Forget the Q's, but Mind Your P's!
Advice from Expert Speakers.
Have you ever witnessed a
speech or presentation where the speaker moved so quickly that you didn't
have chance to absorb the material? Or even worse...to hear the words? He
spent so much time preparing the material...she spent so much time
practicing her speech...and the audience was unable to retain
most of what was said.
There's an old saying, "You should mind your P's and Q's". Well forget about the Q's, but one would be wise to pay close attention to the P's: Pacing and Pausing.
Pacing and pausing can be two of the trickiest skills for a speaker to master. Though they can be tricky, with enough practice even the novice will be using them like a pro. Let's just focus on the pace first since the pause is really just an aspect of the pace.
Your pace, at the most basic level, is the speed of your presentation. However, the pace is not something you set and forget. The pace should be variable, changing as your material changes. If the tone of your material is exciting, your pace may be more rapid, reflecting the excitement. If the tone changes to more somber or serious, the pace should slow down. The pace should also change as the reaction of the audience changes. You should pay close attention to the body language of your audience to see whether they appear interested or distracted. Often, a change in pace will keep them enthralled, or get them back on track.
One of your most powerful tools for
refining the pace of your presentation is the pause. A well-placed pause
can draw your audience in, add impact to major points, and
keep your presentation interesting. For example, if you start your
presentation by asking a question, give the audience a moment to consider
the question, and answer it in their own minds. Two or three seconds is
probably adequate and the effect will be surprising.
The power of the pause can be best illustrated with the use of humor. After a punch line, you need to let the audience laugh. If you don't pause, you may end up stepping on the laughter and losing much of the benefit you would have received from telling the joke in the first place.
In a recent speech contest I experienced thiz first hand...same presentation, same joke, without a pause yielded little or no response. When I gave the presentation at a later time with a pause after the punch line, the result was and audience that roared with laughter.
The effect is most visible with humor, but it also applies to more serious topics. If you give the audience a pause, you will give them a chance to let your point sink in. If the point sinks in, they will be more likely to retain what you have said, and that is one of the main objectives of any presentation.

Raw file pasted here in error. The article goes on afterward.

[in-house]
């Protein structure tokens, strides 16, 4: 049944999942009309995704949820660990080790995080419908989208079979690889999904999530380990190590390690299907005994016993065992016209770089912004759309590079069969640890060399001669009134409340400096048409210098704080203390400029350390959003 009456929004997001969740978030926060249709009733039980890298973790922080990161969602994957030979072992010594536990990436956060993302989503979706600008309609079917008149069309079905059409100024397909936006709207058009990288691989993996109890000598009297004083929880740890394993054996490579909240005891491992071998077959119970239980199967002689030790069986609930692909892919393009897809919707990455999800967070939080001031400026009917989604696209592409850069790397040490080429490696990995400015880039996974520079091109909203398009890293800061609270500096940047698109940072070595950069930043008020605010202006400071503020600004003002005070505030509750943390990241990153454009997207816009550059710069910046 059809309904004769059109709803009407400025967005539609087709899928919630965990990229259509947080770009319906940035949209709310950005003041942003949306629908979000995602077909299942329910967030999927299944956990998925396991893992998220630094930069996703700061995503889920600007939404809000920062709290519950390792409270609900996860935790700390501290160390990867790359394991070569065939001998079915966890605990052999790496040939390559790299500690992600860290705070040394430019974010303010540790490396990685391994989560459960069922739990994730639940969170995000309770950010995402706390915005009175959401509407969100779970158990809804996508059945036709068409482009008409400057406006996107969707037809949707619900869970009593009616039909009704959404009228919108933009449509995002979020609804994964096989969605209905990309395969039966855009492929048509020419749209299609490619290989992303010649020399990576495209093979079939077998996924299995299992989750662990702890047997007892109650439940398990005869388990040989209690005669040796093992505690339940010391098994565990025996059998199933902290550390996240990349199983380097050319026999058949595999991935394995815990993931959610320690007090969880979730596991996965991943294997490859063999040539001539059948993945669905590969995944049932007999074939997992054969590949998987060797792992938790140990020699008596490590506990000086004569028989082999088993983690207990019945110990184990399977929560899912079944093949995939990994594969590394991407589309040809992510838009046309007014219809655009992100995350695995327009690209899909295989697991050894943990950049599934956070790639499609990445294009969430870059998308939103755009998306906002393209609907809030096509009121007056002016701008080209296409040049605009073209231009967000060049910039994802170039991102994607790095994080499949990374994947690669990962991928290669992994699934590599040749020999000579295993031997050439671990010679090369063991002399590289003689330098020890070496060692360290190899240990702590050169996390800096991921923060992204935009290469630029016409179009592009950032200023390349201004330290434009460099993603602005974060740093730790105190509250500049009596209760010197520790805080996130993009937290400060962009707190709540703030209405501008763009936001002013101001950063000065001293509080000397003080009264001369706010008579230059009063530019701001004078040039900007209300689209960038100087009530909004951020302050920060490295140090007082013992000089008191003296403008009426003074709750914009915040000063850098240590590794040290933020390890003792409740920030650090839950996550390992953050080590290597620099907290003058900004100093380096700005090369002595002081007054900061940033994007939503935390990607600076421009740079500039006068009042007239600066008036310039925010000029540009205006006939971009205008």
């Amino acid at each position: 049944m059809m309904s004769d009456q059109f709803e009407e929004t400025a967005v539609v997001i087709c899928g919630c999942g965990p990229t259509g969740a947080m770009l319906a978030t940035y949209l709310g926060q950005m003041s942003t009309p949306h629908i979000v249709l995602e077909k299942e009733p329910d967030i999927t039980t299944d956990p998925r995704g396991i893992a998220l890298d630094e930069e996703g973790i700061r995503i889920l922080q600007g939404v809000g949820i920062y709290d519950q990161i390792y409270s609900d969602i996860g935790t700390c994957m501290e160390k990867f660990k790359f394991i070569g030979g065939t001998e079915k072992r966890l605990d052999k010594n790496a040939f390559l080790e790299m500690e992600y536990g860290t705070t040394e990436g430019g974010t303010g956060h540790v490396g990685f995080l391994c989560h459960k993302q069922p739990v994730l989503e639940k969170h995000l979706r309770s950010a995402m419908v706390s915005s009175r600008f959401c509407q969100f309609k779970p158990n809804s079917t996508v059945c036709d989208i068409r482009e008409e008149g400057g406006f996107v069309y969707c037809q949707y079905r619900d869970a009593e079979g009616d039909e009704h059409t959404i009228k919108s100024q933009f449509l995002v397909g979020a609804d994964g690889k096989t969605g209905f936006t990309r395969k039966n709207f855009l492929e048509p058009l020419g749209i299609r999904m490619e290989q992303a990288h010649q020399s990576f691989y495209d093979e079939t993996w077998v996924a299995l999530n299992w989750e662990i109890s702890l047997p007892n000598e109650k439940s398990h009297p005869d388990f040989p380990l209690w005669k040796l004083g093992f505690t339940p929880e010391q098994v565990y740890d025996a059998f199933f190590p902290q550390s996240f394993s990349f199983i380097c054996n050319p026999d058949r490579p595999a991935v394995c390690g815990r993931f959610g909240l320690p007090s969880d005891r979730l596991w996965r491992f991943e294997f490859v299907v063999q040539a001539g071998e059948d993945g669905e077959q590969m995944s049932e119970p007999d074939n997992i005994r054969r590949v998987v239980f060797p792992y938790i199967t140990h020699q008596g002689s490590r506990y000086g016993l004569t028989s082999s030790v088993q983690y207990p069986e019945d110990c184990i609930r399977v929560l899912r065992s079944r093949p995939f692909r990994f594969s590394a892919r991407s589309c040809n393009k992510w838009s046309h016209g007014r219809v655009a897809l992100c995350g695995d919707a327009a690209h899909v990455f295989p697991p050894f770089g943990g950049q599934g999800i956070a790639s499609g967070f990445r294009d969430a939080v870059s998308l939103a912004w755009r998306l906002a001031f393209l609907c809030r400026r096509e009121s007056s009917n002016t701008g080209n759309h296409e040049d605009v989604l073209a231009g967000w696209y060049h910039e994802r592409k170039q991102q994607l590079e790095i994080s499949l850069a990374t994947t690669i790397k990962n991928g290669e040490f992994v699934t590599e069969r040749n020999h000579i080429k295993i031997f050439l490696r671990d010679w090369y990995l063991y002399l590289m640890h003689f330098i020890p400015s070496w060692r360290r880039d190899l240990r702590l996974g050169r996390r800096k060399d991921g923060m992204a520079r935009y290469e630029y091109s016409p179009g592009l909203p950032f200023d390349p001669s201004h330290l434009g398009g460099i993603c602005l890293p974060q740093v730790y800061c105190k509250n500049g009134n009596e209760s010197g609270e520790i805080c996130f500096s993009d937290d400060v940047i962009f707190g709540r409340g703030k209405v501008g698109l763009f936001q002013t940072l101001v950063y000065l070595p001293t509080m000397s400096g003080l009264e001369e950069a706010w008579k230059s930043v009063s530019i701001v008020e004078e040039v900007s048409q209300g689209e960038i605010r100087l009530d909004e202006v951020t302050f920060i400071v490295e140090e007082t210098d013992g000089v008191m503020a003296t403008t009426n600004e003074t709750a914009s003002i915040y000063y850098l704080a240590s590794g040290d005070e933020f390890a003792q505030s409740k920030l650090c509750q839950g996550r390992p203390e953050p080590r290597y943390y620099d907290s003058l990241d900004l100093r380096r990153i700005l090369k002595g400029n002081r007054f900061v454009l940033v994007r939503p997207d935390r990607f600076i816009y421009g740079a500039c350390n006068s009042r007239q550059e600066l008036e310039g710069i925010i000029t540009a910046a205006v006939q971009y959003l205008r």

As with any skill, it is important to practice your pacing. The best way I've found to practice pacing, or any skill for that matter, is to use a video camera to tape the presentation. People often don't realize how quickly they speak, or how rapidly they gloss over major points in their presentation until they see it for themselves.
Back when I first joined Toastmasters, I used to tape every presentation. It never failed to surprise me some of the things I discovered. One thing that I discovered is that a short pause may seem like an eternity while I was standing before my audience, but it was a quick pause to the audience. I felt very uncomfortable and unnatural when I began lengthening the pauses, but when I saw it on tape, I was amazed that I barely paused for a full second. The positive impact the pause made on my presentation was substantial.
Give it a try for your next presentation. Play around with the pace of your delivery. Increase and decrease your pace as your material changes. Try throwing in a few pauses after the major points you've made. Practice the delivery and move the pauses around if necessary. To really see the impact, tape yourself, and/or give your presentation in front of a test group. Mind your P's, and your presentation will appear more professional and polished.
Kevin Richter is an IT Manager for Robert Half International, Inc., and the Vice President of Public Relations for the Tracy Toastmasters. He can be reached through e-mail at email@example.com or by phone at (925) 598-5535.
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